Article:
A Santa Barbara resort owner has decided to share some very distinctive roofing tiles for the benefit of families in need of affordable housing. Rick Caruso, who is redeveloping the famed Miramar Hotel in Montecito, announced early this month that 12 tractor truckloads of the trademark blue shingles from the historic hotel will be delivered to the Deconstruction and Reuse Network.
The organization, whose mission is to promote and facilitate environmental deconstruction practices, has partnered with Habitat for Humanity of Southern Santa Barbara County as well as with Corazon, a ministry providing homes for residents of Baja California.
Caruso’s donation of unused roofing-153 pallets kept on hotel property in case repairs were needed-will now adorn roofs in Tijuana and Tecate. Any extra tiles not required for Corazon’s project will be sold, and the proceeds forwarded to Habitat for Humanity. And so, instead of taking their usual route to a landfill, the 204,000 square feet of roof tiles began their journey southward last week. According to Corazon’s director of operations in Mexico, Victor Tapia-Montano, the surplus shingles will prove useful to more than 75 families whose roofs need patching, five families that need new homes, and 15 families who need materials for additions to existing homes. “With winter just around the corner, it will help families repair their roofs,” Tapia-Montano said. “We do not receive shingles that we can donate back to participants very often; most are used to build new homes. [The donation] will definitely brighten their winter.”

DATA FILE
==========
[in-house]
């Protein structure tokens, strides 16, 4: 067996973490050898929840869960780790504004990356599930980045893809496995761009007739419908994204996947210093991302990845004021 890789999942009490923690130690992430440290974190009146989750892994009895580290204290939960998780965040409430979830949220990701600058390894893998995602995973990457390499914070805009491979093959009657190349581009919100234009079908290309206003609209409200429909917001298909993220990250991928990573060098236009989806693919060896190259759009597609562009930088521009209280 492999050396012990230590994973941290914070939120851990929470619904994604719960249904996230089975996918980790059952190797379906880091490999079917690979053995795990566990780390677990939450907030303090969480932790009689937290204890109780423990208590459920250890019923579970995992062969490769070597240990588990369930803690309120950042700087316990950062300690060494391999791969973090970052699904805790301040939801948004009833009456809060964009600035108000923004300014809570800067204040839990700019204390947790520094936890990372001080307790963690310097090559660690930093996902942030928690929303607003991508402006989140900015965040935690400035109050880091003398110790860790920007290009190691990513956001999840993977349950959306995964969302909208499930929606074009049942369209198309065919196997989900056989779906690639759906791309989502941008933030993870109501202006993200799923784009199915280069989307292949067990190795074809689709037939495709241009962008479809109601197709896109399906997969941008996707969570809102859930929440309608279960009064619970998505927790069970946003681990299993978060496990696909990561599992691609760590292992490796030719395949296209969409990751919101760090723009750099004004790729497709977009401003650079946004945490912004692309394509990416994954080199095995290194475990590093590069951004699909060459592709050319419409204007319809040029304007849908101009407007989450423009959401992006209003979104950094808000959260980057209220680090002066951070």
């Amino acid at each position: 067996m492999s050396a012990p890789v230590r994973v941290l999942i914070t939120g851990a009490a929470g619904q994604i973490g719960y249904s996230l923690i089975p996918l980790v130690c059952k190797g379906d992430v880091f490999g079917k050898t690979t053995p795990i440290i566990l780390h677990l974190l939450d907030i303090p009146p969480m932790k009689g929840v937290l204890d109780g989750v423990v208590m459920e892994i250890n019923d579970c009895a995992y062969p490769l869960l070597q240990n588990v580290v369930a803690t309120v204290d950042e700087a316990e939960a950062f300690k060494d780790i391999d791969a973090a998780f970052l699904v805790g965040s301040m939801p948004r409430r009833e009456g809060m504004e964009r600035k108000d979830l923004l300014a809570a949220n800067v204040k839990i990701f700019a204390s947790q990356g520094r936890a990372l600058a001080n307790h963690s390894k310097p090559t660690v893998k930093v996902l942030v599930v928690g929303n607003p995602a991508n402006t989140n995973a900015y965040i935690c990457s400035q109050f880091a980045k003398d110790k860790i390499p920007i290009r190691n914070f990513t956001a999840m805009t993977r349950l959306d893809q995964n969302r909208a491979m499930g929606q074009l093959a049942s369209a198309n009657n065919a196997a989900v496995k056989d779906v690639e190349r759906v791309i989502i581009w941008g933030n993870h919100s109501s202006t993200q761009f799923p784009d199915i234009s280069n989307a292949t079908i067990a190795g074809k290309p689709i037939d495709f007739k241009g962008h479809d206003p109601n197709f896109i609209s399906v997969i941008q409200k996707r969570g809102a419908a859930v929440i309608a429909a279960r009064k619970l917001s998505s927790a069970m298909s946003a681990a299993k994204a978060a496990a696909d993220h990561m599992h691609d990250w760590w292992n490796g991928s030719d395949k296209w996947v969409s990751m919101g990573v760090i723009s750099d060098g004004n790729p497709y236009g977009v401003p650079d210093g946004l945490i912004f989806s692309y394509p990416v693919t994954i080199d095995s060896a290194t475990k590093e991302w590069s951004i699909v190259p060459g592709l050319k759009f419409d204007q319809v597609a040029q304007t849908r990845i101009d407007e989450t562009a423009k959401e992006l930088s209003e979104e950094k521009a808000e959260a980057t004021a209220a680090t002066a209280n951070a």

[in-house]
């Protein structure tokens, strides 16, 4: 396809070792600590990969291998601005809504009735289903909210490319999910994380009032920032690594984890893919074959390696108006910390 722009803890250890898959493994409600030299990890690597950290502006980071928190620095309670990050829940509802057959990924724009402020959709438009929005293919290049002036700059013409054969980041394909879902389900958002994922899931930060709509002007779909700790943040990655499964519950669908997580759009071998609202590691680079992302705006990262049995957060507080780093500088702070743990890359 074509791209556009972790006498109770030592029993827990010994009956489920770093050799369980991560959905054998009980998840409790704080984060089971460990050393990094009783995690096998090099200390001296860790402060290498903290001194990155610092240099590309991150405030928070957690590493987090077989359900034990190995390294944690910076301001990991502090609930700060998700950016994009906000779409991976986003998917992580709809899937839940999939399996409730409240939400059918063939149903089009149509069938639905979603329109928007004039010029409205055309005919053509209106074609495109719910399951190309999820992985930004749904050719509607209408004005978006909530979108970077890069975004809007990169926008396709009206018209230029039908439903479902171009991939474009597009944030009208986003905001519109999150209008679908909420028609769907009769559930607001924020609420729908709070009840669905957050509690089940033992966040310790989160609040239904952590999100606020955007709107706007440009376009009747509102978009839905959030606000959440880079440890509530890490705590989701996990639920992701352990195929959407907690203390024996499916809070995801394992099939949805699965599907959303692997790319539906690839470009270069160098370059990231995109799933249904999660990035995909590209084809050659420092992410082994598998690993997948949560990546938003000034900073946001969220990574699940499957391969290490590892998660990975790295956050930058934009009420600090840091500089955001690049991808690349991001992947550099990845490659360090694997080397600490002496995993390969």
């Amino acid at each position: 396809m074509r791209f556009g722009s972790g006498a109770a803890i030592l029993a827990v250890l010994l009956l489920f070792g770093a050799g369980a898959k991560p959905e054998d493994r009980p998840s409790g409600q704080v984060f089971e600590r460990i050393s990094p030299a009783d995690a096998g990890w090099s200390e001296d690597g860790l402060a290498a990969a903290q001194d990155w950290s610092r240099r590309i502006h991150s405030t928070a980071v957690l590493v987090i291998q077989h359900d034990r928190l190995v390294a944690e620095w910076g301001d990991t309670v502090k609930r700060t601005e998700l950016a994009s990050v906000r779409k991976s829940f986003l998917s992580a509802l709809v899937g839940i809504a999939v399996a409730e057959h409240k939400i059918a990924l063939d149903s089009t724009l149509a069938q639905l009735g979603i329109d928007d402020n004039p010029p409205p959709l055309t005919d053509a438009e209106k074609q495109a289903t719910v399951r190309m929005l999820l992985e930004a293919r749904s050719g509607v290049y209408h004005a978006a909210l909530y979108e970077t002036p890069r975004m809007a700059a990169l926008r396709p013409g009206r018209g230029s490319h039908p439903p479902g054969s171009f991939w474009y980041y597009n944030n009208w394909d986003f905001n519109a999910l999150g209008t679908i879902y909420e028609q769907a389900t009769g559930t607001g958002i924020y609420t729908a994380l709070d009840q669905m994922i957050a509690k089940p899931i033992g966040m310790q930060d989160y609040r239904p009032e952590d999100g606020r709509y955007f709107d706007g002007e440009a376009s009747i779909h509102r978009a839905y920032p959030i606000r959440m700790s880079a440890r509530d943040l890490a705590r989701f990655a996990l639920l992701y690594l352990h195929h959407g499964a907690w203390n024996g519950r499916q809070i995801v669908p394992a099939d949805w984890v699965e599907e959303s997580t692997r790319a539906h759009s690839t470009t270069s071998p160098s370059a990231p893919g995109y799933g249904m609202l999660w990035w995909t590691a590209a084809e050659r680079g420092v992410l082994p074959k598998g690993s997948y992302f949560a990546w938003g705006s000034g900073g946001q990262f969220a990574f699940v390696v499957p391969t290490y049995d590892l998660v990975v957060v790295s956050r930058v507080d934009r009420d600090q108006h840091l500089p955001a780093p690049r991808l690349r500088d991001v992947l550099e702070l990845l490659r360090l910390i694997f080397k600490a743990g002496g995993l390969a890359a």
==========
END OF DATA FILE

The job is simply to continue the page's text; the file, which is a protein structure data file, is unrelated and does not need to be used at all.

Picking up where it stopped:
Caruso, who bought the Miramar from hotelier Ty Warner, is expected to begin construction on a new resort on the property early next year. “We were really pleased to be approached by the Deconstruction and Re-Use Network about reusing the roof tiles and to partner with a great local organization,” Caruso said in a press release. “This donation is a real winner for everyone-it keeps the roofing material out of the landfill, it puts the shingles to good use helping to provide or improve housing for those who need a helping hand, and it begins to clear the site so we can move forward on bringing back the heritage of the Miramar.”